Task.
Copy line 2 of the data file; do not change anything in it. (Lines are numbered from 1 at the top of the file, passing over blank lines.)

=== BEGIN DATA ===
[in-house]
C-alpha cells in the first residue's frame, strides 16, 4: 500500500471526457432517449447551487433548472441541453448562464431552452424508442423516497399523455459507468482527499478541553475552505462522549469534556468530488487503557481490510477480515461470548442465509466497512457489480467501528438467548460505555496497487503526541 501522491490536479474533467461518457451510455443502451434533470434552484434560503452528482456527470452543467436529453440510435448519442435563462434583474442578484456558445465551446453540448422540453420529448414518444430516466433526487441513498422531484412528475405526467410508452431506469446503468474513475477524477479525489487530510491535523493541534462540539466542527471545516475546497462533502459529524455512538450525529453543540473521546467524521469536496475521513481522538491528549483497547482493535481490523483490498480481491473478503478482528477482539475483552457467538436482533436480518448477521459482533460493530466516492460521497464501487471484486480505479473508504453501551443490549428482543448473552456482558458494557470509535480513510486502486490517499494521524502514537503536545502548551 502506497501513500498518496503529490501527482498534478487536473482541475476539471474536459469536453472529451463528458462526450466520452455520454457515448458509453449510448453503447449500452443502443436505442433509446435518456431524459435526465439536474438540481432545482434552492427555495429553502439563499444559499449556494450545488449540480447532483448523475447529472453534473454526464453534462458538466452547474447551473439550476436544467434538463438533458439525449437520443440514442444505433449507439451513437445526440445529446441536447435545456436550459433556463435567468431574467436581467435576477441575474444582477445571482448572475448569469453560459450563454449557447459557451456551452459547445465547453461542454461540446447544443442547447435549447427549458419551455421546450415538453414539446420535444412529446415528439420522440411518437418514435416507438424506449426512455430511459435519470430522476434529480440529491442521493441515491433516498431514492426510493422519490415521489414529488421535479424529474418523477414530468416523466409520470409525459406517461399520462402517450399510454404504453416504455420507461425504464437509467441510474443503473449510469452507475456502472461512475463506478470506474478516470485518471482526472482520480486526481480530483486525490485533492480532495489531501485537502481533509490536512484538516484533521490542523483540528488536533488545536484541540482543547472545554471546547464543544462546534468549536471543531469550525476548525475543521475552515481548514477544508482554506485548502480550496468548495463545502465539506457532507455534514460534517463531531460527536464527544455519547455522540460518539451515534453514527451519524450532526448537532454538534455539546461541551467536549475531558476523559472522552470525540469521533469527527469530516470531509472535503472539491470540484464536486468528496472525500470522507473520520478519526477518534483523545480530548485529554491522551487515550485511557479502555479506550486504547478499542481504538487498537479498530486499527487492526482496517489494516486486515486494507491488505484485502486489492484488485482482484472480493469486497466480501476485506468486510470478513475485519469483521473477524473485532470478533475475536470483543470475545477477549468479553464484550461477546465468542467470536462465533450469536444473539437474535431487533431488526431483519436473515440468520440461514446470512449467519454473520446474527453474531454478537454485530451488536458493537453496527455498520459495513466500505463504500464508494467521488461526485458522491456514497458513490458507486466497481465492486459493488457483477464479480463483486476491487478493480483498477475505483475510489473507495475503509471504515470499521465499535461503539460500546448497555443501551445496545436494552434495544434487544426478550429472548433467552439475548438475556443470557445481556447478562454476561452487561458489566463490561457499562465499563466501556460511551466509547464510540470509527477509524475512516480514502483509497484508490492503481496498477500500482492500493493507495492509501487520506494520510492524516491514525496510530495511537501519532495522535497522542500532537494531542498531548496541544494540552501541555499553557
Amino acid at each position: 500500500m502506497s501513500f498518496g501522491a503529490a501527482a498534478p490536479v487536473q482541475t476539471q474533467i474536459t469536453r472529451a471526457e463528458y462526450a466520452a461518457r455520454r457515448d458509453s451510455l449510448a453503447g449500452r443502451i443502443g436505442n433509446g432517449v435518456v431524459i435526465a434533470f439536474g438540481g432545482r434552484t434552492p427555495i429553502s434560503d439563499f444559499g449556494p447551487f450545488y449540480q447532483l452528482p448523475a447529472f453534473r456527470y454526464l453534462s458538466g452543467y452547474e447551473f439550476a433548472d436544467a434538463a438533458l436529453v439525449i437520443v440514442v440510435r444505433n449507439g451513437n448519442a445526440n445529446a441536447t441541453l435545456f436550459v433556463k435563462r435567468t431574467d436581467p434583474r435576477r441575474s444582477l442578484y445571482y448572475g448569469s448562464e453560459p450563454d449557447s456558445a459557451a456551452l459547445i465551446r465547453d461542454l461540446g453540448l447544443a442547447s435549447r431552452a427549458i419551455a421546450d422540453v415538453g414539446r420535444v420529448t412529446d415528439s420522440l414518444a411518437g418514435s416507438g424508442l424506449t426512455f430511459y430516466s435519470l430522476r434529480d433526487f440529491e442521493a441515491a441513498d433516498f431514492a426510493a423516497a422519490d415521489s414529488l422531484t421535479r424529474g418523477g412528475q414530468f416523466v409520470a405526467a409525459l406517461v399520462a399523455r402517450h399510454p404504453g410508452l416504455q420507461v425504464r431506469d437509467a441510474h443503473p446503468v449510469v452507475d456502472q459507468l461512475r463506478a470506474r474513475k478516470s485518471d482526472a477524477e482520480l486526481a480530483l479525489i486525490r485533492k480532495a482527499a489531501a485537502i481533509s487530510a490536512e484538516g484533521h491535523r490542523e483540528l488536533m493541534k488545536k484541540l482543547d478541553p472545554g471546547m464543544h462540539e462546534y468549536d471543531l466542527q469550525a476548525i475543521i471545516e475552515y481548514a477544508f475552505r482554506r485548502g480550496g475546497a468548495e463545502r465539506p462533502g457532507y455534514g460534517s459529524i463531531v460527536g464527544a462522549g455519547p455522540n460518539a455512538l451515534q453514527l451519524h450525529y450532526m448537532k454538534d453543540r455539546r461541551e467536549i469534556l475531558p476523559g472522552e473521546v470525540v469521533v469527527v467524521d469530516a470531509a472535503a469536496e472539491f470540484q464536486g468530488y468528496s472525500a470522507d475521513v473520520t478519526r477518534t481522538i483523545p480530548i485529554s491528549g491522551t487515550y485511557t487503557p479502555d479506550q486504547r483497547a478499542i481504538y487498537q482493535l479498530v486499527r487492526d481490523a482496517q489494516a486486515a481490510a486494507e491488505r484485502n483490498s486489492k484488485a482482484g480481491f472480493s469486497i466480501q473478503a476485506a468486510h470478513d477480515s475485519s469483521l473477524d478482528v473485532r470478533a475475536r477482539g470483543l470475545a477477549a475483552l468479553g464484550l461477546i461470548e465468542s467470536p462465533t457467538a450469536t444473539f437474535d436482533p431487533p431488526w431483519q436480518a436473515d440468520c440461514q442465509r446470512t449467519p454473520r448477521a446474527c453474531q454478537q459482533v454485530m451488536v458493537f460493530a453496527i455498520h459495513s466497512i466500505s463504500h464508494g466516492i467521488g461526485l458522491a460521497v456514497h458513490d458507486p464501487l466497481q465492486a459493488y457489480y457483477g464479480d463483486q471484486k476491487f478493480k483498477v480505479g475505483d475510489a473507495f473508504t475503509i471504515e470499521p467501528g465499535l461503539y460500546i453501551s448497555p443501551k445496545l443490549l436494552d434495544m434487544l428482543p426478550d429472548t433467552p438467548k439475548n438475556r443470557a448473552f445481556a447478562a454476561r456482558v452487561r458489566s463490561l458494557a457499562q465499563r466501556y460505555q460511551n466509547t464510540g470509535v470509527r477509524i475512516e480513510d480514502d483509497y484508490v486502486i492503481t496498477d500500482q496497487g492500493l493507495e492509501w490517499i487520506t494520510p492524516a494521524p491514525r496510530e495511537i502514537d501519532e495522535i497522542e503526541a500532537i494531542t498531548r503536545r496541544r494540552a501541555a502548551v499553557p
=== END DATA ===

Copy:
C-alpha cells in the first residue's frame, strides 16, 4: 500500500471526457432517449447551487433548472441541453448562464431552452424508442423516497399523455459507468482527499478541553475552505462522549469534556468530488487503557481490510477480515461470548442465509466497512457489480467501528438467548460505555496497487503526541 501522491490536479474533467461518457451510455443502451434533470434552484434560503452528482456527470452543467436529453440510435448519442435563462434583474442578484456558445465551446453540448422540453420529448414518444430516466433526487441513498422531484412528475405526467410508452431506469446503468474513475477524477479525489487530510491535523493541534462540539466542527471545516475546497462533502459529524455512538450525529453543540473521546467524521469536496475521513481522538491528549483497547482493535481490523483490498480481491473478503478482528477482539475483552457467538436482533436480518448477521459482533460493530466516492460521497464501487471484486480505479473508504453501551443490549428482543448473552456482558458494557470509535480513510486502486490517499494521524502514537503536545502548551 502506497501513500498518496503529490501527482498534478487536473482541475476539471474536459469536453472529451463528458462526450466520452455520454457515448458509453449510448453503447449500452443502443436505442433509446435518456431524459435526465439536474438540481432545482434552492427555495429553502439563499444559499449556494450545488449540480447532483448523475447529472453534473454526464453534462458538466452547474447551473439550476436544467434538463438533458439525449437520443440514442444505433449507439451513437445526440445529446441536447435545456436550459433556463435567468431574467436581467435576477441575474444582477445571482448572475448569469453560459450563454449557447459557451456551452459547445465547453461542454461540446447544443442547447435549447427549458419551455421546450415538453414539446420535444412529446415528439420522440411518437418514435416507438424506449426512455430511459435519470430522476434529480440529491442521493441515491433516498431514492426510493422519490415521489414529488421535479424529474418523477414530468416523466409520470409525459406517461399520462402517450399510454404504453416504455420507461425504464437509467441510474443503473449510469452507475456502472461512475463506478470506474478516470485518471482526472482520480486526481480530483486525490485533492480532495489531501485537502481533509490536512484538516484533521490542523483540528488536533488545536484541540482543547472545554471546547464543544462546534468549536471543531469550525476548525475543521475552515481548514477544508482554506485548502480550496468548495463545502465539506457532507455534514460534517463531531460527536464527544455519547455522540460518539451515534453514527451519524450532526448537532454538534455539546461541551467536549475531558476523559472522552470525540469521533469527527469530516470531509472535503472539491470540484464536486468528496472525500470522507473520520478519526477518534483523545480530548485529554491522551487515550485511557479502555479506550486504547478499542481504538487498537479498530486499527487492526482496517489494516486486515486494507491488505484485502486489492484488485482482484472480493469486497466480501476485506468486510470478513475485519469483521473477524473485532470478533475475536470483543470475545477477549468479553464484550461477546465468542467470536462465533450469536444473539437474535431487533431488526431483519436473515440468520440461514446470512449467519454473520446474527453474531454478537454485530451488536458493537453496527455498520459495513466500505463504500464508494467521488461526485458522491456514497458513490458507486466497481465492486459493488457483477464479480463483486476491487478493480483498477475505483475510489473507495475503509471504515470499521465499535461503539460500546448497555443501551445496545436494552434495544434487544426478550429472548433467552439475548438475556443470557445481556447478562454476561452487561458489566463490561457499562465499563466501556460511551466509547464510540470509527477509524475512516480514502483509497484508490492503481496498477500500482492500493493507495492509501487520506494520510492524516491514525496510530495511537501519532495522535497522542500532537494531542498531548496541544494540552501541555499553557